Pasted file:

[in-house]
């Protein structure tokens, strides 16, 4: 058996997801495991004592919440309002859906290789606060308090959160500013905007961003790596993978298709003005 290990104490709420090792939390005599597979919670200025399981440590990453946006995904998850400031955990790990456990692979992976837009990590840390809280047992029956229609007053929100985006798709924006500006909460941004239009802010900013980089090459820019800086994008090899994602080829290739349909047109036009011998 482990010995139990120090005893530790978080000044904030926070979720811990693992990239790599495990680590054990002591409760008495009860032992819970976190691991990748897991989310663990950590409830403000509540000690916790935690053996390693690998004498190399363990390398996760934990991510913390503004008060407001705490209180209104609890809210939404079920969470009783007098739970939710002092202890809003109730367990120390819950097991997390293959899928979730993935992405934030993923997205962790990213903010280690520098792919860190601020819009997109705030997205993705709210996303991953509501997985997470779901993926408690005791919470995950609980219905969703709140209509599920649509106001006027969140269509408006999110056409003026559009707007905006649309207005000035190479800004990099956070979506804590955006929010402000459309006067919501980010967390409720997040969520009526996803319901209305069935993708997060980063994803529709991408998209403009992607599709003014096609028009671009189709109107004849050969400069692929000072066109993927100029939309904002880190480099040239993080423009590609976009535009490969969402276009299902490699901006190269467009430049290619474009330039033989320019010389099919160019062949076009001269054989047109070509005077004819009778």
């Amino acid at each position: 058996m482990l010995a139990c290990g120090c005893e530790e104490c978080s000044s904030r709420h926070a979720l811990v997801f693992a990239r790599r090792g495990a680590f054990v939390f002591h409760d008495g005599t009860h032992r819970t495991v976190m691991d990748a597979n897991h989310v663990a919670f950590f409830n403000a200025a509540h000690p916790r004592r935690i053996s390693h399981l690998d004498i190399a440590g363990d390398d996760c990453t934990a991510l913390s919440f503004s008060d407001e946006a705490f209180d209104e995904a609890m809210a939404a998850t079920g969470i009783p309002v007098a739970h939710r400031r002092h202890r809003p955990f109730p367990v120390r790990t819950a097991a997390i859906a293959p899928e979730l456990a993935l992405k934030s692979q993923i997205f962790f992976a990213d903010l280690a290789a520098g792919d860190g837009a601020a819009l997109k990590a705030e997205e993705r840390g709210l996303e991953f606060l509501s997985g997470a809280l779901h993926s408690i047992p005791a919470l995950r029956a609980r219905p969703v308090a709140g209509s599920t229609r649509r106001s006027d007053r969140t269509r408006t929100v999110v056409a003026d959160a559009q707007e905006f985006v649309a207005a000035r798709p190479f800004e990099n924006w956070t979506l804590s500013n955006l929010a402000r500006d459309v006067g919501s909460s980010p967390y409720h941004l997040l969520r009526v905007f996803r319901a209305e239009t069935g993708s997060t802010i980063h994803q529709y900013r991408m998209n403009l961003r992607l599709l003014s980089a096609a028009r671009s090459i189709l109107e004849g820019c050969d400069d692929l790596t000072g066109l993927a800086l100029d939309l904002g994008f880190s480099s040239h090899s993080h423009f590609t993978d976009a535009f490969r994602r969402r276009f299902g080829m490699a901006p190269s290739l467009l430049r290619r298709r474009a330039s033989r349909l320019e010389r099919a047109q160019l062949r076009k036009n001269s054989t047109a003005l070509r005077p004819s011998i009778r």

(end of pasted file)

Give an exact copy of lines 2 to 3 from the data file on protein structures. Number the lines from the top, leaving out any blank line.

């Protein structure tokens, strides 16, 4: 058996997801495991004592919440309002859906290789606060308090959160500013905007961003790596993978298709003005 290990104490709420090792939390005599597979919670200025399981440590990453946006995904998850400031955990790990456990692979992976837009990590840390809280047992029956229609007053929100985006798709924006500006909460941004239009802010900013980089090459820019800086994008090899994602080829290739349909047109036009011998 482990010995139990120090005893530790978080000044904030926070979720811990693992990239790599495990680590054990002591409760008495009860032992819970976190691991990748897991989310663990950590409830403000509540000690916790935690053996390693690998004498190399363990390398996760934990991510913390503004008060407001705490209180209104609890809210939404079920969470009783007098739970939710002092202890809003109730367990120390819950097991997390293959899928979730993935992405934030993923997205962790990213903010280690520098792919860190601020819009997109705030997205993705709210996303991953509501997985997470779901993926408690005791919470995950609980219905969703709140209509599920649509106001006027969140269509408006999110056409003026559009707007905006649309207005000035190479800004990099956070979506804590955006929010402000459309006067919501980010967390409720997040969520009526996803319901209305069935993708997060980063994803529709991408998209403009992607599709003014096609028009671009189709109107004849050969400069692929000072066109993927100029939309904002880190480099040239993080423009590609976009535009490969969402276009299902490699901006190269467009430049290619474009330039033989320019010389099919160019062949076009001269054989047109070509005077004819009778």
């Amino acid at each position: 058996m482990l010995a139990c290990g120090c005893e530790e104490c978080s000044s904030r709420h926070a979720l811990v997801f693992a990239r790599r090792g495990a680590f054990v939390f002591h409760d008495g005599t009860h032992r819970t495991v976190m691991d990748a597979n897991h989310v663990a919670f950590f409830n403000a200025a509540h000690p916790r004592r935690i053996s390693h399981l690998d004498i190399a440590g363990d390398d996760c990453t934990a991510l913390s919440f503004s008060d407001e946006a705490f209180d209104e995904a609890m809210a939404a998850t079920g969470i009783p309002v007098a739970h939710r400031r002092h202890r809003p955990f109730p367990v120390r790990t819950a097991a997390i859906a293959p899928e979730l456990a993935l992405k934030s692979q993923i997205f962790f992976a990213d903010l280690a290789a520098g792919d860190g837009a601020a819009l997109k990590a705030e997205e993705r840390g709210l996303e991953f606060l509501s997985g997470a809280l779901h993926s408690i047992p005791a919470l995950r029956a609980r219905p969703v308090a709140g209509s599920t229609r649509r106001s006027d007053r969140t269509r408006t929100v999110v056409a003026d959160a559009q707007e905006f985006v649309a207005a000035r798709p190479f800004e990099n924006w956070t979506l804590s500013n955006l929010a402000r500006d459309v006067g919501s909460s980010p967390y409720h941004l997040l969520r009526v905007f996803r319901a209305e239009t069935g993708s997060t802010i980063h994803q529709y900013r991408m998209n403009l961003r992607l599709l003014s980089a096609a028009r671009s090459i189709l109107e004849g820019c050969d400069d692929l790596t000072g066109l993927a800086l100029d939309l904002g994008f880190s480099s040239h090899s993080h423009f590609t993978d976009a535009f490969r994602r969402r276009f299902g080829m490699a901006p190269s290739l467009l430049r290619r298709r474009a330039s033989r349909l320019e010389r099919a047109q160019l062949r076009k036009n001269s054989t047109a003005l070509r005077p004819s011998i009778r």